Reg AB II required asset-level disclosures for ABS backed by residential mortgages, commercial mortgages, automotive loans, automotive leases, debt securities, and re-securitizations. The SEC has not yet adopted asset-level disclosure requirements for any other asset classes.  For the relevant asset classes, issuers must provide disclosure in standardized XML machine-readable format, filed and publicly available through EDGAR on Form ABS-EE. Issuers are required to provide this information in the preliminary prospectus and final prospectus and to update such information over the life of the ABS transaction in ongoing Exchange Act periodic reports.


The SEC stated that it required standardized asset-level disclosures in order to allow investors to compare and analyze more easily the underlying asset-level data of a particular pool as well as to compare that pool to other recent pools in similar ABS offerings. The SEC’s stated goals are to mitigate prior problems caused by investors not having the necessary information to consider and understand the risks related to the assets underlying the ABS and to make information available to track the performance of ABS offerings.


Other New Prospectus Disclosure Requirements.

Reg AB II included several other requirements affecting prospectus disclosure in registered offerings. Specifically, it provided for:

  1. an enhanced disclosure requirement regarding certain transaction parties;
  2. a requirement that prospectus summaries highlight material characteristics of the particular ABS being offered;
  3. a more detailed disclosure requirement regarding modifications of underlying assets by the Servicer;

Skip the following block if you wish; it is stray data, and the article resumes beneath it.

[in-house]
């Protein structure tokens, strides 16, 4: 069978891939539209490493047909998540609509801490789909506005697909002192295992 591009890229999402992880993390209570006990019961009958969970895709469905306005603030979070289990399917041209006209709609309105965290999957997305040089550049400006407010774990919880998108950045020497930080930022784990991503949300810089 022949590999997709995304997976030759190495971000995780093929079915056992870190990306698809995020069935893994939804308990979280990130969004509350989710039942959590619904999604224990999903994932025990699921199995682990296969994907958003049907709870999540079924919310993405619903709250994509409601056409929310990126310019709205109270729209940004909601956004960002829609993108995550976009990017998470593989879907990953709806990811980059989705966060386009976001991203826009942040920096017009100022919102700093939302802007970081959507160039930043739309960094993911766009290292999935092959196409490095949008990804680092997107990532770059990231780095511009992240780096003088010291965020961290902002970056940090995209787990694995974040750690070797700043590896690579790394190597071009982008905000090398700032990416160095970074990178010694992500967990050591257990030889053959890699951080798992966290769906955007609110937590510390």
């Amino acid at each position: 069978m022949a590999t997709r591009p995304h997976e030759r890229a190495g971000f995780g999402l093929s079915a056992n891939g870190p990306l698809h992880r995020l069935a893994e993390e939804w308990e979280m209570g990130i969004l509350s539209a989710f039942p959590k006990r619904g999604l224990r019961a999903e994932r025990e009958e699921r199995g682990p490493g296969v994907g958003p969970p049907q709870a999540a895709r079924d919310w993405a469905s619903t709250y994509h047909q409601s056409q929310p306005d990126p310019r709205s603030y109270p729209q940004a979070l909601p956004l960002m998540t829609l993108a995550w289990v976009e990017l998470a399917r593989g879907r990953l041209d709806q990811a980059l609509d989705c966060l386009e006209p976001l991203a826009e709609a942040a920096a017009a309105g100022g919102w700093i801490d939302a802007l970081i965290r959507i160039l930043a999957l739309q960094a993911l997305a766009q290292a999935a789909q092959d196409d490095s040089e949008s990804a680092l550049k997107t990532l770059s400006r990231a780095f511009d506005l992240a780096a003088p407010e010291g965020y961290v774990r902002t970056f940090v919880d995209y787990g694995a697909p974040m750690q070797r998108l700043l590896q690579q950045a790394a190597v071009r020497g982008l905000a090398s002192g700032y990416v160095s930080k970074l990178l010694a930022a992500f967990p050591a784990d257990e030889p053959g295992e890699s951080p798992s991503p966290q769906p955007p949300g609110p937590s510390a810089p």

4. revisions to static pool information disclosure requirements designed to increase the clarity, transparency, and comparability of static pool information; and
  5. the elimination of certain disclosure requirements that rely on credit ratings.


Item 1123 specifies the form of servicer compliance report to be executed by the servicer with respect to its compliance with the particular servicing agreement.

Reg AB provides additional disclosure requirements for ABS offerings, including increased disclosure about transaction parties, static pool data, pool assets, transaction structure, credit enhancement, derivative instruments, related-party transactions, and credit ratings.

On October 30, 2019, Jay Clayton announced that the SEC is seeking feedback on whether the Commission’s 2014 ABS rules are a significant contributing factor to the absence of SEC-registered RMBS offerings. The announcement from the SEC notes that public input from investors, issuers and other market participants is welcome. Importantly, the notice states that any proposed revisions should ensure appropriate investor protection, including access to information material to an investment decision.